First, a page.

The etching hanging in the Glessner parlor is based on an oil painting by the English painter George Frederic Watts entitled “A Lamplight Study: Herr Joachim.”  Watts was born in 1817 (on the birthday of George Frederic Handel after whom he was named).  He showed artistic talent at any early age, exhibiting at the Royal Academy by the time he was 20.  In time, he became one of the most popular English painters within the Symbolist movement.  By the 1860s, his work was showing the influence of Dante Gabriel Rossetti in terms of subject and color.  It was during this period that he painted the portrait of Joachim. 

Watts was a close friend of Henry Thoby Prinsep, an English official of the Indian Civil Service, an historian of India, and a significant figure of the cultural circles of London.  Watts had arranged for Prinsep to lease the “Little Holland House,” the dower house of Holland House in Kensington, and he lived there with the Prinsep family for more than 20 years.  As noted in the biography of Watts by Jon Ernest Phythian, published in 1906, it was here that the Joachim portrait was painted in 1868:

“Music must not be forgotten; for it gave us one of Watt’s masterpieces.  The portrait . . . of Dr. Joachim, a lamplight study made at Little Holland House, while the great master was actually playing the violin, is the very soul of music: the face is thinking and feeling it; the fingers that lightly hold the bow, and those that touch the strings, are expressing it.”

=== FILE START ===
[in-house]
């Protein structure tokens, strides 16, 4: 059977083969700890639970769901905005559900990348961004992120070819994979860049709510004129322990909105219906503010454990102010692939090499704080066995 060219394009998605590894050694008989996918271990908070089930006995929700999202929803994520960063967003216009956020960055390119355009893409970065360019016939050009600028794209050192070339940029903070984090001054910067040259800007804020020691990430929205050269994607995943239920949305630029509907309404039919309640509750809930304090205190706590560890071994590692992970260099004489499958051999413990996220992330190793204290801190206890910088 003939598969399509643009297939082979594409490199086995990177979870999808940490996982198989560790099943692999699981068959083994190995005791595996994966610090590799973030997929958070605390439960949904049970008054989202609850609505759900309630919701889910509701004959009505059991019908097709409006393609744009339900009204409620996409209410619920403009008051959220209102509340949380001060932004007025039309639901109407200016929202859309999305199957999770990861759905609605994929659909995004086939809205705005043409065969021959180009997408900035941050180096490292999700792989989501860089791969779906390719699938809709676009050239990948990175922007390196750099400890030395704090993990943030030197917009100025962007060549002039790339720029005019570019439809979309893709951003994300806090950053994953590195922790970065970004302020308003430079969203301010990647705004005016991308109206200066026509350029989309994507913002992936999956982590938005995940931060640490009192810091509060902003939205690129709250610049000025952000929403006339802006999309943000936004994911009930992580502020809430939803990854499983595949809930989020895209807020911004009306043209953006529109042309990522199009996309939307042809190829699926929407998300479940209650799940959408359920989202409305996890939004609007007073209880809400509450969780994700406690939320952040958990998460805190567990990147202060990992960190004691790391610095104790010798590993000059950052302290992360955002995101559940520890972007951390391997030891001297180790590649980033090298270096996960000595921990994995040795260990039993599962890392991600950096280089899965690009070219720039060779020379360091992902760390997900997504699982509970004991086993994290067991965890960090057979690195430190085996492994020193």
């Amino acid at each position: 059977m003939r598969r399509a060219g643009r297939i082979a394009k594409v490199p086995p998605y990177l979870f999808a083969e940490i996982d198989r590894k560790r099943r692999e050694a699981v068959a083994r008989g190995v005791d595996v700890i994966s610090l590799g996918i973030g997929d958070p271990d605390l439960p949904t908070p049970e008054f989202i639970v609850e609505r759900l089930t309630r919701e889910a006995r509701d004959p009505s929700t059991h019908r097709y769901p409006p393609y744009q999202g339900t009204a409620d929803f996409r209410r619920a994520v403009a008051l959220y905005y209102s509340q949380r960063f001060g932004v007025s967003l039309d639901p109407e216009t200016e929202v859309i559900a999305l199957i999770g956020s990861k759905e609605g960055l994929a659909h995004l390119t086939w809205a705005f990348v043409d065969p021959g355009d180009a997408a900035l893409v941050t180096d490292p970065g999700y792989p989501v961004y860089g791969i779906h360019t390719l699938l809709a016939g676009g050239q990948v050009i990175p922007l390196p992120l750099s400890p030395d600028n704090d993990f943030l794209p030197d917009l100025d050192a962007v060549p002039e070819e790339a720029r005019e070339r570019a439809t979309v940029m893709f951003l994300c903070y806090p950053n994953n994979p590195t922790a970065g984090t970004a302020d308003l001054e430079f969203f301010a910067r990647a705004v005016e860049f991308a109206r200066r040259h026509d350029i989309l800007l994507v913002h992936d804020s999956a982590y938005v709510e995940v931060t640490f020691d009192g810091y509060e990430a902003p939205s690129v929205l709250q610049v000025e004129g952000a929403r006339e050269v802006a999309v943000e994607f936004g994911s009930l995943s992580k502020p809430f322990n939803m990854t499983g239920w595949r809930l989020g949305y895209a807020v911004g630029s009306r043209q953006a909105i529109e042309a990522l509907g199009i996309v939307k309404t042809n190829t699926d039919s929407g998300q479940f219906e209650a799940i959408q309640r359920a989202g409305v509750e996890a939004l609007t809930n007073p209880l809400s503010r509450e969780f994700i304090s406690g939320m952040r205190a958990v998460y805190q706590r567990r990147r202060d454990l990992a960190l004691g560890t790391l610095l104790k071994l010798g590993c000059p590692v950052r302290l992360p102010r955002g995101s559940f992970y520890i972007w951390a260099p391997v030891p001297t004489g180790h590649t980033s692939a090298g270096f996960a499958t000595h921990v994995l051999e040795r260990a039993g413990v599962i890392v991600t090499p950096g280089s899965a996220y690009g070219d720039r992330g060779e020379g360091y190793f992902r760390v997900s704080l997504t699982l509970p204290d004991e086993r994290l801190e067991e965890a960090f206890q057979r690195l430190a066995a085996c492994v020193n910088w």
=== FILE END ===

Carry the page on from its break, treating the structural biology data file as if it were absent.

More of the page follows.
"A Lamplight Study: Herr Joachim"
Collection of the Art Institute of Chicago

Near the end of his life, Watts built a home in Surrey in addition to the Watts Gallery – the first (and now only) purpose-built gallery in Britain dedicated to a single artist.  It opened in April 1904 less than three months before his death, and today contains over 250 oil paintings, 800 drawings and watercolors, 130 prints, 200 sculptures, and 240 pieces of pottery as well as other materials relating to Watts’ life.

Paul-Adolphe Rajon, self portrait, 1884

The etching was created from the Watt’s painting by the French painter and printmaker Paul-Adolph Rajon (1843-1888).  Rajon began his career as a photographer and studied at the Ecole des Beaux-Arts in Paris.  He then focused on etching, creating new works and copying the Old Masters.  He became well known throughout Europe due to his acquaintance with the New York-based dealer Frederick Keppel (who was the primary source for the Glessners’ etchings, although the Joachim piece was not purchased through his gallery).

Charles L. Hutchinson

The 1888 Times article noted that the original Watt’s painting was owned by Charles L. Hutchinson, who was one of the Glessners’ closest friends, and a resident of Prairie Avenue.  A leading Chicago businessman and philanthropist, he is best remembered today for his extraordinary work building up the Art Institute of Chicago as its president, serving from 1882 until his death in 1924.  Two paintings by Watts – “A Lamplight Study: Herr Joachim” (1868) and “Time, Death, and Judgment” (1866) were part of a collection of paintings bequeathed by Hutchinson to the Art Institute; the latter is currently displayed in Gallery 223. 

Today, the etching of Joachim remains one of the most significant pieces in the Glessner collection, both for its subject matter and for the artists and collectors who form its rich story.